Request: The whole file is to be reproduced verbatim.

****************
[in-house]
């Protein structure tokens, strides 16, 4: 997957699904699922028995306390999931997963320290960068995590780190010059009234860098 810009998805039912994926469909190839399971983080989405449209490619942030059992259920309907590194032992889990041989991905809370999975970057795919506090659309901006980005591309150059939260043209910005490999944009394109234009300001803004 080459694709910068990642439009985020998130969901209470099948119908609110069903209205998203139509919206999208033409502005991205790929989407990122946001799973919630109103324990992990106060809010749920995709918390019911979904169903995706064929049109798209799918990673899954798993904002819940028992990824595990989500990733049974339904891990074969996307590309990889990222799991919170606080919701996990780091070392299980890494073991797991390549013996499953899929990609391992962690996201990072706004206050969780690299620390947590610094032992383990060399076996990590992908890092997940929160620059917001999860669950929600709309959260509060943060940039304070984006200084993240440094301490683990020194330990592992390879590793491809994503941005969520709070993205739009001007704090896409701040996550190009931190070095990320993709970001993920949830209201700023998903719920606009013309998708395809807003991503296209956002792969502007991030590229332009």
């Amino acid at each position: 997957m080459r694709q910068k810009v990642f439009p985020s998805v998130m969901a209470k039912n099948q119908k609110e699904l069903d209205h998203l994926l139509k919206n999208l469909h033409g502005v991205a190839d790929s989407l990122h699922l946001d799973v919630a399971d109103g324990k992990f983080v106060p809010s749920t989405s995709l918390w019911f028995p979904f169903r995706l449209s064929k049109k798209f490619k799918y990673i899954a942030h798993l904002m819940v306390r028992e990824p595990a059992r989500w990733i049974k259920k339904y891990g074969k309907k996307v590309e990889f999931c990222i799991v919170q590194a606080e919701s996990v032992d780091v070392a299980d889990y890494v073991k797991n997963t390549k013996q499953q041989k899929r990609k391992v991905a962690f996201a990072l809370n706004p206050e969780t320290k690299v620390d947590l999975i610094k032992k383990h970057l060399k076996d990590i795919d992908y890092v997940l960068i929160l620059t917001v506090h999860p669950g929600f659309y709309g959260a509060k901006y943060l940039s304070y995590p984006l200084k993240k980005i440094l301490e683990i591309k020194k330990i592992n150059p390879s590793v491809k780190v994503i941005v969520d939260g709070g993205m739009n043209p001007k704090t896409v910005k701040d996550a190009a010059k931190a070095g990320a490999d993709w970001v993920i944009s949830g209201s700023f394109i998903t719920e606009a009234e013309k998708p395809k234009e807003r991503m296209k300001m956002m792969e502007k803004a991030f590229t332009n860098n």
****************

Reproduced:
[in-house]
């Protein structure tokens, strides 16, 4: 997957699904699922028995306390999931997963320290960068995590780190010059009234860098 810009998805039912994926469909190839399971983080989405449209490619942030059992259920309907590194032992889990041989991905809370999975970057795919506090659309901006980005591309150059939260043209910005490999944009394109234009300001803004 080459694709910068990642439009985020998130969901209470099948119908609110069903209205998203139509919206999208033409502005991205790929989407990122946001799973919630109103324990992990106060809010749920995709918390019911979904169903995706064929049109798209799918990673899954798993904002819940028992990824595990989500990733049974339904891990074969996307590309990889990222799991919170606080919701996990780091070392299980890494073991797991390549013996499953899929990609391992962690996201990072706004206050969780690299620390947590610094032992383990060399076996990590992908890092997940929160620059917001999860669950929600709309959260509060943060940039304070984006200084993240440094301490683990020194330990592992390879590793491809994503941005969520709070993205739009001007704090896409701040996550190009931190070095990320993709970001993920949830209201700023998903719920606009013309998708395809807003991503296209956002792969502007991030590229332009």
């Amino acid at each position: 997957m080459r694709q910068k810009v990642f439009p985020s998805v998130m969901a209470k039912n099948q119908k609110e699904l069903d209205h998203l994926l139509k919206n999208l469909h033409g502005v991205a190839d790929s989407l990122h699922l946001d799973v919630a399971d109103g324990k992990f983080v106060p809010s749920t989405s995709l918390w019911f028995p979904f169903r995706l449209s064929k049109k798209f490619k799918y990673i899954a942030h798993l904002m819940v306390r028992e990824p595990a059992r989500w990733i049974k259920k339904y891990g074969k309907k996307v590309e990889f999931c990222i799991v919170q590194a606080e919701s996990v032992d780091v070392a299980d889990y890494v073991k797991n997963t390549k013996q499953q041989k899929r990609k391992v991905a962690f996201a990072l809370n706004p206050e969780t320290k690299v620390d947590l999975i610094k032992k383990h970057l060399k076996d990590i795919d992908y890092v997940l960068i929160l620059t917001v506090h999860p669950g929600f659309y709309g959260a509060k901006y943060l940039s304070y995590p984006l200084k993240k980005i440094l301490e683990i591309k020194k330990i592992n150059p390879s590793v491809k780190v994503i941005v969520d939260g709070g993205m739009n043209p001007k704090t896409v910005k701040d996550a190009a010059k931190a070095g990320a490999d993709w970001v993920i944009s949830g209201s700023f394109i998903t719920e606009a009234e013309k998708p395809k234009e807003r991503m296209k300001m956002m792969e502007k803004a991030f590229t332009n860098n």